Your thoughts are welcome below….

Comments

  1. Hi Kathy,

    What a great topic. Talking about faux sites, I landed on one and it was set to claim some young lad had made a kazillion dollars (or some unrealistic) amount with a blog/site and he just happened to have been born, raised and living in the city where I live. Curiosity got the best of me so I looked in the phone book for his name. You guessed it – nothing. I then entered the URL of the site into my search bar and the landing page showed he was born and raised (same story) in some other city. It was a great “scam”, but what concerned me the most was a lot of people believe everything they read online and get caught up in that “gotcha” – just like the one you tested.

    Like you, I believe in being honest and ethical in my online activities. And like you said, we’ll be around in next year and beyond.

    P.S. Thank you for the mention. I truly appreciate it.

    Barbara Swaffords last blog post..What If…

  2. Hi Kathy – Thanky for the linky!

    I have to admit to reading this post three times, and I still don’t totally understand what the phony is doing. It seems like a lot of work, but maybe if you really know how to code, it’s not. This just reminds me of what my dad used to say, “Don’t bullshit a bullshitter.” I think he meant it’s a lot more work to create a facade and maintain it, than it is to be real. If you’ve fried your braincells like I have, it’s easier to tell the truth because then you don’t have to remember your lies.

    Somebody (like you) could probably make a bundle (off people like me) on an e-book telling how to tell a phony site. :)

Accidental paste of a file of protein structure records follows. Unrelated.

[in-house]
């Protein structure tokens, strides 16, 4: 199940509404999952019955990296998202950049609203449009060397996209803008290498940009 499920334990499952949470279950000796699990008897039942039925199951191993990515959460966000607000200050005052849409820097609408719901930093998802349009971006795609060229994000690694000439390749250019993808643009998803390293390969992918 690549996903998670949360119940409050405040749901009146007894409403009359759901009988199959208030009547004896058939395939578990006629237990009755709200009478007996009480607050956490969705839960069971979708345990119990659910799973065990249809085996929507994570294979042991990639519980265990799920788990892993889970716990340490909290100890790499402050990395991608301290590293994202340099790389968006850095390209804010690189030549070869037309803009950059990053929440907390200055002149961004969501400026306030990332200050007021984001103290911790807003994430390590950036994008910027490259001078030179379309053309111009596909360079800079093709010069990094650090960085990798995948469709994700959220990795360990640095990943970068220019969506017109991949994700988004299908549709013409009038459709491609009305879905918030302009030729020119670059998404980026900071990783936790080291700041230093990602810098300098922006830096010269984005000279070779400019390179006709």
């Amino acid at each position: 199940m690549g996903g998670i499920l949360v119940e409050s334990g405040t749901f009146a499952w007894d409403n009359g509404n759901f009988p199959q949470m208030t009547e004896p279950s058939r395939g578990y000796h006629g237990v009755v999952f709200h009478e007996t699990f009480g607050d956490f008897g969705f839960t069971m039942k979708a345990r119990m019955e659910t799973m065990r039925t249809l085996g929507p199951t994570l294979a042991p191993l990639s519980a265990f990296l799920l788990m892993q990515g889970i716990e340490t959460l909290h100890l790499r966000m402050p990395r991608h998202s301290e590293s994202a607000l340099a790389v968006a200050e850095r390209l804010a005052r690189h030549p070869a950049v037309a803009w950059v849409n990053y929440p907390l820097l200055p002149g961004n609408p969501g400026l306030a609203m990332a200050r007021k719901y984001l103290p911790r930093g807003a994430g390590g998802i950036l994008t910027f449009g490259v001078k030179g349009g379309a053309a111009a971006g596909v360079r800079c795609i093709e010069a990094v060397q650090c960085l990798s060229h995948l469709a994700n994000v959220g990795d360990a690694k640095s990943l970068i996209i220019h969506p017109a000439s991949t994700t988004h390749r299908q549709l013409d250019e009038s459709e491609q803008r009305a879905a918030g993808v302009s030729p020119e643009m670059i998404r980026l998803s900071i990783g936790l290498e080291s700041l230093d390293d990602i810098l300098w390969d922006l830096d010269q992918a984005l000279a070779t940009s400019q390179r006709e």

Betsy Wuebkers last blog post..LESSONS FROM THE ROAD

  3. Thank you for the mention and I am not sure I understand all of this information and real and unreal, but I am always left wondering if everything thing has a scammer/faker/ deception attached to it. I am getting telephone solicitation from New Jersey and Florida right now so I just got caller ID and keep reminding my partner not to answer those calls – ever, but he doesn’t think about it and does – I am going to be gone for 3 weeks – it worries me!

    Maybe Bloggers need a weekly fact checker post to go to? Maybe that is already out there?

    Patricias last blog post..Hesitation

  4. How many of them got 3 million visitors to their site in three weeks? None.
    I think that is funny. When someone starts a blog they first want Digg to crash it, but not have our site taken down. Sorry Cath!

    This is a very interesting article and I am glad I read it. I have to save this for later though, getting ready to party after the big game tonight!

    Jim Gaudets last blog post..Tuts Plus – Mad Skills

  5. Kathy says:

    Barbara –
    I LOVE it that you tracked one of these shysters down. You go girl!!!

    Betsy-
    In a nutshell -the website looks like a blog but it’s not. The comments were created as part of the page’s “copy”. The site owners are trying to gain your “trust” by leaving fake comments on their fake blog.

    Patricia –

    I’m afraid you’re not alone in this sentiment, “I am always left wondering if everything thing has a scammer/faker/ deception attached to it.”

    That’s why social media marketing is so attractive to businesses who want to sell products and services to you – and why I found this “fake” blog so offensive. It’s using 100 different tricks trying to deceive you. Not only is is masquerading as a blog – but it’s masquerading as a NEWSPAPER blog.

    Jim –